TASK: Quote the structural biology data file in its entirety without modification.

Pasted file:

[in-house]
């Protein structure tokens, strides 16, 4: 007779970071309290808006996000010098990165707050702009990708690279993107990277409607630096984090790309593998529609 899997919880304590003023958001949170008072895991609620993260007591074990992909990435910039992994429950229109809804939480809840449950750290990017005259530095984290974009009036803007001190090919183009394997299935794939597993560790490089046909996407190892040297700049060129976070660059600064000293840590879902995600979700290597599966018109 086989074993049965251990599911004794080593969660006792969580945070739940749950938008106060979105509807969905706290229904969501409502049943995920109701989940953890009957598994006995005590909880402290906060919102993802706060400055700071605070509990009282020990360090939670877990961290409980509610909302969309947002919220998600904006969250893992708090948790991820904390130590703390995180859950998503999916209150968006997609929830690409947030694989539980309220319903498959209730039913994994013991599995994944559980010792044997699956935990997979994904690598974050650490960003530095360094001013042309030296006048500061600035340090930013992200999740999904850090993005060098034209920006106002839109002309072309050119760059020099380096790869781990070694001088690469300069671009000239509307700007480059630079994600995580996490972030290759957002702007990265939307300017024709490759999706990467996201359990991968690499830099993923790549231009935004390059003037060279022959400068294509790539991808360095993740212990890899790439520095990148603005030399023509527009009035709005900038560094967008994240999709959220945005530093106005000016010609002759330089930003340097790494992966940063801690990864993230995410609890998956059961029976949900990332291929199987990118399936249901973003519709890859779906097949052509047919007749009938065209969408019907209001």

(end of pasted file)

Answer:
[in-house]
């Protein structure tokens, strides 16, 4: 007779970071309290808006996000010098990165707050702009990708690279993107990277409607630096984090790309593998529609 899997919880304590003023958001949170008072895991609620993260007591074990992909990435910039992994429950229109809804939480809840449950750290990017005259530095984290974009009036803007001190090919183009394997299935794939597993560790490089046909996407190892040297700049060129976070660059600064000293840590879902995600979700290597599966018109 086989074993049965251990599911004794080593969660006792969580945070739940749950938008106060979105509807969905706290229904969501409502049943995920109701989940953890009957598994006995005590909880402290906060919102993802706060400055700071605070509990009282020990360090939670877990961290409980509610909302969309947002919220998600904006969250893992708090948790991820904390130590703390995180859950998503999916209150968006997609929830690409947030694989539980309220319903498959209730039913994994013991599995994944559980010792044997699956935990997979994904690598974050650490960003530095360094001013042309030296006048500061600035340090930013992200999740999904850090993005060098034209920006106002839109002309072309050119760059020099380096790869781990070694001088690469300069671009000239509307700007480059630079994600995580996490972030290759957002702007990265939307300017024709490759999706990467996201359990991968690499830099993923790549231009935004390059003037060279022959400068294509790539991808360095993740212990890899790439520095990148603005030399023509527009009035709005900038560094967008994240999709959220945005530093106005000016010609002759330089930003340097790494992966940063801690990864993230995410609890998956059961029976949900990332291929199987990118399936249901973003519709890859779906097949052509047919007749009938065209969408019907209001």